- Everyone has the right to their own ambitions
- Nobody has the right to define anyone else’s level of ability
- Everyone deserves dignity, respect and space to express themselves
- A teacher’s job is to teach as effectively as they can
- A student’s job is to learn as much as they can
- Hard work and grit are to be celebrated
- No one should be lazy or rude
- Language is powerful and creates our world
- There is only one Earth, and we all live on it. Respect it
- Think for yourself
If I am to maintain my integrity in my work life, my actions need to match my values.
This is a first attempt at putting those values into language and I hope to refine them and most importantly to act in line with them, without worrying about who might be upset!
See below for Professor Dougan’s comments on immigration, which he emailed me today.
A friend shared a video of a talk given by Professor Michael Dougan of the University of Liverpool’s Law School. As he explains, he’s spent a lifetime studying and practising EU law, and as such has been a go-to consultant for various news outlets during the buildup to the referendum.
Continue reading “What is the EU?”
It is clear that we need our lives to have a purpose, to feel that our actions form part of something bigger than ourselves.
When Julia, a passionate and committed teacher, was forced to take extended leave from work, she had to find activities to fill the gap and to provide meaning to her day to day existence. Going from such an intrinsically fulfilling and gregarious job to a quieter, slower, less social existence would have come as a severe shock. It would have been easy for Julia to slip into a cycle of anxiety and stress leading to isolation and depression.
Continue reading “How does the mind affect health?”
One of the many ironies of the desire by so many in the UK to vote to leave the EU.
A common line of reasoning I have heard is that the EU is like a dictatorship run by Germany. Continue reading “On the UK, EU and Germany”
Submitted last minute – at 10:45am on Friday 29 January 2016!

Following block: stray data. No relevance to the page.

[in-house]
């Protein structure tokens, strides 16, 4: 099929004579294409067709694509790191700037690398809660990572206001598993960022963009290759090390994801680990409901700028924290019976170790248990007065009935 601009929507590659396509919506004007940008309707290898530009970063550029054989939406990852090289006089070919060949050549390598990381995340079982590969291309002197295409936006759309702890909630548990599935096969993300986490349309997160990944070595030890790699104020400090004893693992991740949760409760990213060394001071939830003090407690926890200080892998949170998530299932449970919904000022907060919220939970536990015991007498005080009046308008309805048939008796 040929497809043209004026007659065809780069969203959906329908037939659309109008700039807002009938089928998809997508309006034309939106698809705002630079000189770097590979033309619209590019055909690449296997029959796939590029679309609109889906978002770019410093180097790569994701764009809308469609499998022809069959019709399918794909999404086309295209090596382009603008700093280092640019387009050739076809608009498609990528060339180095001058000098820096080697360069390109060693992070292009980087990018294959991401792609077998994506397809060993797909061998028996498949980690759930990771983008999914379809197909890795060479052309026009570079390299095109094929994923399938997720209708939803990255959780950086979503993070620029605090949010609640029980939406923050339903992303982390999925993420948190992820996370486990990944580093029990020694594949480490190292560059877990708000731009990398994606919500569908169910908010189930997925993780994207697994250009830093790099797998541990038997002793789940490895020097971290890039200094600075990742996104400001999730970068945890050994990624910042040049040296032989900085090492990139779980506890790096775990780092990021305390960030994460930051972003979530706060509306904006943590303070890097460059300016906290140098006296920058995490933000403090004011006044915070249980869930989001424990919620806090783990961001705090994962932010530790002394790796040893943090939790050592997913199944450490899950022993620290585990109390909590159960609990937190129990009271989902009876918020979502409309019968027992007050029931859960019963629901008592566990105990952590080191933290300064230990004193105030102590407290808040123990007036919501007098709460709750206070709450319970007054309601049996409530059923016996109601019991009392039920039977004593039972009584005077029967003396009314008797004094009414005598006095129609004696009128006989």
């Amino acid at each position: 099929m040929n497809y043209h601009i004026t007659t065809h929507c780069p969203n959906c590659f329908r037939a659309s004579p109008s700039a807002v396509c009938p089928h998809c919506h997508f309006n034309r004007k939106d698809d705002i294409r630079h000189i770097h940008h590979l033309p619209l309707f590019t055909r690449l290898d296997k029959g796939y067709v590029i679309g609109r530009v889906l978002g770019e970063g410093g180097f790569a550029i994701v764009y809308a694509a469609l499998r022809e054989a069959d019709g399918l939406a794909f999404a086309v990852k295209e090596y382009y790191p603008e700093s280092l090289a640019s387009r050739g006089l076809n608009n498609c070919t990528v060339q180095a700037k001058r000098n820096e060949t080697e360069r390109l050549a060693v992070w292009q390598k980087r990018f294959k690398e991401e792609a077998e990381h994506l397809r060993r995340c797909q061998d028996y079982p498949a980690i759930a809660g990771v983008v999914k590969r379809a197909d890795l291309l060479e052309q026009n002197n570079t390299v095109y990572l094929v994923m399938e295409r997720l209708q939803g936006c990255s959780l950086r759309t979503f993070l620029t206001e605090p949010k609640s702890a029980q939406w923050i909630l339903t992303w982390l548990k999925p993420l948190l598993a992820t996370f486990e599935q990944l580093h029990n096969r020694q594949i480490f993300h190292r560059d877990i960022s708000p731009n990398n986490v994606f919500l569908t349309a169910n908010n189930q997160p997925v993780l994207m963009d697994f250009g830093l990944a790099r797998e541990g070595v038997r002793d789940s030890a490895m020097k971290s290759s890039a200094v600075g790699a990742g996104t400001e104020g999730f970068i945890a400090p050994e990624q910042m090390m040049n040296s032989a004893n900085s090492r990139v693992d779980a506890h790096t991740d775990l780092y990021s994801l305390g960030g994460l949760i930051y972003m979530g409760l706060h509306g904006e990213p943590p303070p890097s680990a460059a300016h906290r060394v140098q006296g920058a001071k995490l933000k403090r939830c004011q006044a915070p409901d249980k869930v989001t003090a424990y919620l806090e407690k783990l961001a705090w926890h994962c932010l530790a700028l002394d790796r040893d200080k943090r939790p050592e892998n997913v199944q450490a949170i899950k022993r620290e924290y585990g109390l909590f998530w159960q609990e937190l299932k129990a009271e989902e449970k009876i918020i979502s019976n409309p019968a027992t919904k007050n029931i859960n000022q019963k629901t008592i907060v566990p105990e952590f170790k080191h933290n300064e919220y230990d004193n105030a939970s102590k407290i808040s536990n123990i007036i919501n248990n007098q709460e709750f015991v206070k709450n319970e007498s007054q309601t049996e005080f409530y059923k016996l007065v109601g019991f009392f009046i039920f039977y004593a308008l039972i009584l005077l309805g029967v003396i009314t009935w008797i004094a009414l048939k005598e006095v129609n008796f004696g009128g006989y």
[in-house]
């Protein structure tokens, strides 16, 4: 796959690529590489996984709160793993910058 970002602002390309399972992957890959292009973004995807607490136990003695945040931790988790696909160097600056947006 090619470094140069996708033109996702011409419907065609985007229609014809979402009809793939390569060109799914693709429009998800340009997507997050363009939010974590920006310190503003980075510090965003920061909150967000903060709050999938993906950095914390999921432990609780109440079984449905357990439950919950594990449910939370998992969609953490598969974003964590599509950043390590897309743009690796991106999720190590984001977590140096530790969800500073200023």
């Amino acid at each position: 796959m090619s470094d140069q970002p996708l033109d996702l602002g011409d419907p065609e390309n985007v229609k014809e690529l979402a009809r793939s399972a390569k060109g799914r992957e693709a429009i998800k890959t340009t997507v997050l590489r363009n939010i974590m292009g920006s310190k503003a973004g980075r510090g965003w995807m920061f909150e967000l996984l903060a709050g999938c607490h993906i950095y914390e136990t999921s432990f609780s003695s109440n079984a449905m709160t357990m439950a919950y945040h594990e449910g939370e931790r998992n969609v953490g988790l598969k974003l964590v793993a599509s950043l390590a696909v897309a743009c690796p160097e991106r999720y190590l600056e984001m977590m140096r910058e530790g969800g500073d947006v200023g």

Here is the government page with details of the consultation:
(In a large part paraphrasing Tom Sherrington – thanks Tom!) Continue reading “My EBacc consultation response”
My school has produced a first draft proposal for a new assessment framework relating to the new GCSE grades, and looking to move to a system without levels.
The gist of it is: a student comes into school, and based on their prior attainment they’re set a ‘projected grade’. This is the minimum expected GCSE grade (e.g. grade 5).
Teachers will use this to set a professional target.
In each year, the same grading system will be used, so a student should in theory progress from grade 5 in Year 7 to grade 5 in Year 11, with each subject setting the standards against which these judgements will be made.
As I spent some time on my response to this first draft proposal, I thought it would be worth sharing more widely. Below is my response. I’d be interested to know what you think.
Continue reading “Assessment without levels – prologue”
As those exams begin to loom large, here are some ideas on how to support students to develop the skill of active revision.
Ian, a science teacher (in a mystery location!) has shared his ideas for all to see; I particularly like his mneumonic “MORSE” and his ideas on how to get best use out of past papers (see below)
- M neumonics
- O rganisation
- R ehearsal / Repetition
- S implification / Summarising
- E xtension
For all of the AQA GCSE science units, there are learning checklists saved in the cloud – on Dropbox (No log in required – you can share these links with students for home access. Note that Dropbox is often filtered by school servers, but I can assure you these are accessible from home or on mobile devices)
Ian’s blog about revision is here: GCSE Science Revision – Teaching of Science, and the page where he described some different ways of using exam papers is here.
He and others have also put together some excellent revision booklets, for students to complete. These can also be found via the link above, or directly via is.gd/AQAsciencerevision
And if that wasn’t enough, he’s also made a lesson activity to support students’ skill in answering 6 mark questions. He has blogged a lesson plan, and this is the PowerPoint he uses for it, which can be adapted with different questions.
What a generous fellow he is.
Curiosity comes first
Embrace the mess
(Thanks to Ramsey Musallam, via TED http://on.ted.com/cxcI)